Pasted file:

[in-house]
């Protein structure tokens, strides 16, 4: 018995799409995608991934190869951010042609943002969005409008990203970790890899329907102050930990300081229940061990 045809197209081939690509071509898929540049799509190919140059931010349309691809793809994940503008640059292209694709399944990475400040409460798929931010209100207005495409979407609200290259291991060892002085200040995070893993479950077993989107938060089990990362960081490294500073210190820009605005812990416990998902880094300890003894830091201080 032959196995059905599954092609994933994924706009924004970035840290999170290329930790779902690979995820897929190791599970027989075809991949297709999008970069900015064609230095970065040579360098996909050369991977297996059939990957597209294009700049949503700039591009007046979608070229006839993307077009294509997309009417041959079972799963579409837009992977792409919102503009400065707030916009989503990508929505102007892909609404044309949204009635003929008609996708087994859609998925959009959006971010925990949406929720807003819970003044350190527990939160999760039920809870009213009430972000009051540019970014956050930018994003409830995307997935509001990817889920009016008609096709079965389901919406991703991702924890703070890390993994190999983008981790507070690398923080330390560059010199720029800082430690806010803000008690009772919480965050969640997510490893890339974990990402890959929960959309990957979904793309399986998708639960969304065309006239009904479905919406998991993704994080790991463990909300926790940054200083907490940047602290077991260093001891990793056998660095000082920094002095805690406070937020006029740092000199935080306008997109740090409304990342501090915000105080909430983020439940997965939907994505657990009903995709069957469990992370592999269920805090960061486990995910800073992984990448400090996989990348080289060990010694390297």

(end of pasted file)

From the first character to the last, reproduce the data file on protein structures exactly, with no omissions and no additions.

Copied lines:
[in-house]
């Protein structure tokens, strides 16, 4: 018995799409995608991934190869951010042609943002969005409008990203970790890899329907102050930990300081229940061990 045809197209081939690509071509898929540049799509190919140059931010349309691809793809994940503008640059292209694709399944990475400040409460798929931010209100207005495409979407609200290259291991060892002085200040995070893993479950077993989107938060089990990362960081490294500073210190820009605005812990416990998902880094300890003894830091201080 032959196995059905599954092609994933994924706009924004970035840290999170290329930790779902690979995820897929190791599970027989075809991949297709999008970069900015064609230095970065040579360098996909050369991977297996059939990957597209294009700049949503700039591009007046979608070229006839993307077009294509997309009417041959079972799963579409837009992977792409919102503009400065707030916009989503990508929505102007892909609404044309949204009635003929008609996708087994859609998925959009959006971010925990949406929720807003819970003044350190527990939160999760039920809870009213009430972000009051540019970014956050930018994003409830995307997935509001990817889920009016008609096709079965389901919406991703991702924890703070890390993994190999983008981790507070690398923080330390560059010199720029800082430690806010803000008690009772919480965050969640997510490893890339974990990402890959929960959309990957979904793309399986998708639960969304065309006239009904479905919406998991993704994080790991463990909300926790940054200083907490940047602290077991260093001891990793056998660095000082920094002095805690406070937020006029740092000199935080306008997109740090409304990342501090915000105080909430983020439940997965939907994505657990009903995709069957469990992370592999269920805090960061486990995910800073992984990448400090996989990348080289060990010694390297």